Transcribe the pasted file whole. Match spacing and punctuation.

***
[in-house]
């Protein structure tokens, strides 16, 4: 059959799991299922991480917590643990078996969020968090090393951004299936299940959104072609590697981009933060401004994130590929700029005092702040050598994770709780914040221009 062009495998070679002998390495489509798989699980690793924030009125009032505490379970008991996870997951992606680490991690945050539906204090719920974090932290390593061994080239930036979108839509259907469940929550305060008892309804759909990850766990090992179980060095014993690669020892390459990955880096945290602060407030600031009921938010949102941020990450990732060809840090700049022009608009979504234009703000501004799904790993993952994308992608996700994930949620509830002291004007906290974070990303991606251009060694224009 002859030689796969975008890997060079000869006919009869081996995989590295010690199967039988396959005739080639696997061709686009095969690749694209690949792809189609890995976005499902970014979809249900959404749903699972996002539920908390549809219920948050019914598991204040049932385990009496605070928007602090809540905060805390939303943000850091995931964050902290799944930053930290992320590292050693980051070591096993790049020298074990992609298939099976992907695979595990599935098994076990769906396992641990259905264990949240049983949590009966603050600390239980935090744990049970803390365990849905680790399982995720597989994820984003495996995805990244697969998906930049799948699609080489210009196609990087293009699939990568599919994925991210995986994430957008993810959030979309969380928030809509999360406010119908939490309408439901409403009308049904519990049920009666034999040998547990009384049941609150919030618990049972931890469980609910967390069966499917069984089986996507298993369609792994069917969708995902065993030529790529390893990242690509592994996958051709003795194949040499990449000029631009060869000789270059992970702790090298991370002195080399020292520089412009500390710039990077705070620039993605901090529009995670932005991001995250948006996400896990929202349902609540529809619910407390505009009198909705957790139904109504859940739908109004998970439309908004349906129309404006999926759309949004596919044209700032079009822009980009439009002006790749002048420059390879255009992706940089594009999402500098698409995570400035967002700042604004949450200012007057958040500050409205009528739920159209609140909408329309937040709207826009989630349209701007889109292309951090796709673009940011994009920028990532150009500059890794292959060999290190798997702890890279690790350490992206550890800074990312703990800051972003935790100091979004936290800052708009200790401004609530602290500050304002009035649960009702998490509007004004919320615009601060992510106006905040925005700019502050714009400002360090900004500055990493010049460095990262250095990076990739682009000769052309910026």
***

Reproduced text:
[in-house]
């Protein structure tokens, strides 16, 4: 059959799991299922991480917590643990078996969020968090090393951004299936299940959104072609590697981009933060401004994130590929700029005092702040050598994770709780914040221009 062009495998070679002998390495489509798989699980690793924030009125009032505490379970008991996870997951992606680490991690945050539906204090719920974090932290390593061994080239930036979108839509259907469940929550305060008892309804759909990850766990090992179980060095014993690669020892390459990955880096945290602060407030600031009921938010949102941020990450990732060809840090700049022009608009979504234009703000501004799904790993993952994308992608996700994930949620509830002291004007906290974070990303991606251009060694224009 002859030689796969975008890997060079000869006919009869081996995989590295010690199967039988396959005739080639696997061709686009095969690749694209690949792809189609890995976005499902970014979809249900959404749903699972996002539920908390549809219920948050019914598991204040049932385990009496605070928007602090809540905060805390939303943000850091995931964050902290799944930053930290992320590292050693980051070591096993790049020298074990992609298939099976992907695979595990599935098994076990769906396992641990259905264990949240049983949590009966603050600390239980935090744990049970803390365990849905680790399982995720597989994820984003495996995805990244697969998906930049799948699609080489210009196609990087293009699939990568599919994925991210995986994430957008993810959030979309969380928030809509999360406010119908939490309408439901409403009308049904519990049920009666034999040998547990009384049941609150919030618990049972931890469980609910967390069966499917069984089986996507298993369609792994069917969708995902065993030529790529390893990242690509592994996958051709003795194949040499990449000029631009060869000789270059992970702790090298991370002195080399020292520089412009500390710039990077705070620039993605901090529009995670932005991001995250948006996400896990929202349902609540529809619910407390505009009198909705957790139904109504859940739908109004998970439309908004349906129309404006999926759309949004596919044209700032079009822009980009439009002006790749002048420059390879255009992706940089594009999402500098698409995570400035967002700042604004949450200012007057958040500050409205009528739920159209609140909408329309937040709207826009989630349209701007889109292309951090796709673009940011994009920028990532150009500059890794292959060999290190798997702890890279690790350490992206550890800074990312703990800051972003935790100091979004936290800052708009200790401004609530602290500050304002009035649960009702998490509007004004919320615009601060992510106006905040925005700019502050714009400002360090900004500055990493010049460095990262250095990076990739682009000769052309910026």